Rantz: Deputy Seattle City Attorney lives in NYC, releases criminals that won’t hurt him
The Deputy Seattle City Attorney doesn’t live in Seattle. John Schochet doesn’t even live in Washington state. He lives across the country, working remotely in an office that’s already in over its head.
Maybe the out-of-state location makes it easier for the deputy attorney to back policies that so willingly release criminals back on the streets where they so often reoffend. What’s worse, Schochet is the deputy helping advise on the so-called “poverty defense” bill that effectively legalizes most misdemeanor crimes in Seattle.
When you personally face no threat, it’s much easier to defend policies that put others at great harm.
Seattle deputy lives out of state while his office releases criminals
Schochet, a personal friend of Seattle City Attorney Pete Holmes, is an executive member of the office.
The Deputy City Attorney moved to New York last year after marrying a New Yorker. The arrangement was to accommodate a reasonable and admirable family commitment for his new wife.
“The CAO [City Attorney’s Office] has been on remote work status since March 2020 due to the COVID pandemic. I moved from Seattle to New York in October 2020,” Schochet told the Jason Rantz Show on KTTH. “As you likely know, the City of Seattle does not have residency requirements for its employees, other than elected officials. The CAO is continuing remote work through at least July 5, 2021. I’m not sure what will happen after then, but it’s still quite a ways off at this point.”
To be clear, there’s no reason to believe Schochet is in derelict of his duties, as it were, by working remotely. He was also quite open about the situation, which is refreshing. And in my experiences with him on this and other stories, he has been quick to respond to inquiries.
But that’s not what this is about. His location in the context of current policy from the City Attorney’s Office matters.
Seattle City Attorney policy actively releases criminals
Under Holmes, the City Attorney’s Office adopted a light-on-crime approach.
Driven by an ideology that favors endless chances at redemption over jail, criminals are released with little to no punishment. Unfortunately, these offenders go back to the streets and recommit crimes.
The latest high profile example occurred on Christmas night when suspect Abdalla Jama was arrested for head-butting a security guard. Despite witness testimony, Jama was released by the City Attorney’s Office without charges or conditions. Hours later, Jama was again arrested. He’s accused of nearly stomping a man to death with kicks so hard a witness could hear them from inside a car.
This example isn’t an anomaly. It’s the rule.
Almost all of Seattle’s 100 most prolific offenders, all of whom deal with homelessness based on a 2019 report, refuse to comply with court-ordered conditions. Yet under guidance by Holmes, the City Attorney’s Office still offers kid gloves when dealing with repeat offenders.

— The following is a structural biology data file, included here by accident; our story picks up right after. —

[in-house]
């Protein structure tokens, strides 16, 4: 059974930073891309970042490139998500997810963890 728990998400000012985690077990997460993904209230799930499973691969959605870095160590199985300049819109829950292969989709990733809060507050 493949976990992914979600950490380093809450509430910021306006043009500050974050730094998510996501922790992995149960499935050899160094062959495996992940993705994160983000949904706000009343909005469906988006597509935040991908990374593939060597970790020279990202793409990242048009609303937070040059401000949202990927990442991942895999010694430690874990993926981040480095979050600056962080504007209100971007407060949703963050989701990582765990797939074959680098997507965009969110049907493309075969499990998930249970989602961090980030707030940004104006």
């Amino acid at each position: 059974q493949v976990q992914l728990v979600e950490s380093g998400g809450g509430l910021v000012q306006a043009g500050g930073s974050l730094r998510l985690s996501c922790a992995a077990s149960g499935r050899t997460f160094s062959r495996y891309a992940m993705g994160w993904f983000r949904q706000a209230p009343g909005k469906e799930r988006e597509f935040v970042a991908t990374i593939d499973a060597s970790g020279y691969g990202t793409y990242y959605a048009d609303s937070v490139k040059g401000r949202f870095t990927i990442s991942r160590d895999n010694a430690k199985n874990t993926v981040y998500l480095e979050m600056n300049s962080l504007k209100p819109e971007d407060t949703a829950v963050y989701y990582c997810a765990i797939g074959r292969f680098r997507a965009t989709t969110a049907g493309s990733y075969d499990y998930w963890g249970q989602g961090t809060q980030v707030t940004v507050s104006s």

Why Schochet’s location matters
The prosecutors who live in or visit Seattle already seem immune from concern over the negative effects their work has on the city.
But I can only hope that one day it will hit them what they’re doing to this city. Though I sincerely hope not literally in the form of a prolific offender they’ve released assaulting them the way they do innocent passers-by. I hope that when the prosecutors walk past the courthouse and see the human misery they’re causing, they’ll realize that maybe they should be part of the solution instead of the problem.
Not living here at all, even if his move is relatively recent? Every day that separates him from the city is another day where I imagine it gets easier for Schochet, or anyone, to justify a policy that doesn’t pursue nearly 50% of misdemeanor charges.
He won’t ever be a theft victim of the criminal his office keeps releasing or charging lightly. The car prowler with a drug habit won’t ever break into his car. It’s parked on the other side of the country.
Would Schochet push back harder against the dangerous, first-of-its-kind poverty defense bill that will effectively legalize most misdemeanor crimes in Seattle if he lived in the city?
Move back, or move on
I wish him the best in New York, which is where Schochet should find a job if he’s unwilling to move back to Seattle. Staying on the East Coast seems like the goal, which does seem like he’s taking advantage of the permissive city policy as he’s shopping around for a better out-of-state job.
As of December, Schochet was admitted to practice in NY. He tells me that “many attorneys are admitted in multiple states.” While his future plans are “TBD” at this point, he’s only practicing law in Washington, working full time, remotely, for the City Attorney. (I did confirm he won’t turn against the Seahawks, which I suppose is one small victory.)
Not experiencing the results of the policies you’re enacting should be a disqualifier for the position, no matter how talented a lawyer or how nice a guy he seems over email.
Is Schochet the biggest problem facing the Seattle City Attorney’s Office? Not by a longshot. The office staff is full of ideologues. And Pete Holmes is a partisan radical. Until his replacement, this city is not safe.
But he is part of the problem and it is fixable — if he does the right thing and steps aside.
Listen to the Jason Rantz Show weekday afternoons from 3-6 p.m. on KTTH 770 AM (or HD Radio 97.3 FM HD-Channel 3). Subscribe to the podcast here. Follow @JasonRantz on Twitter, Instagram, and Parler and like me on Facebook.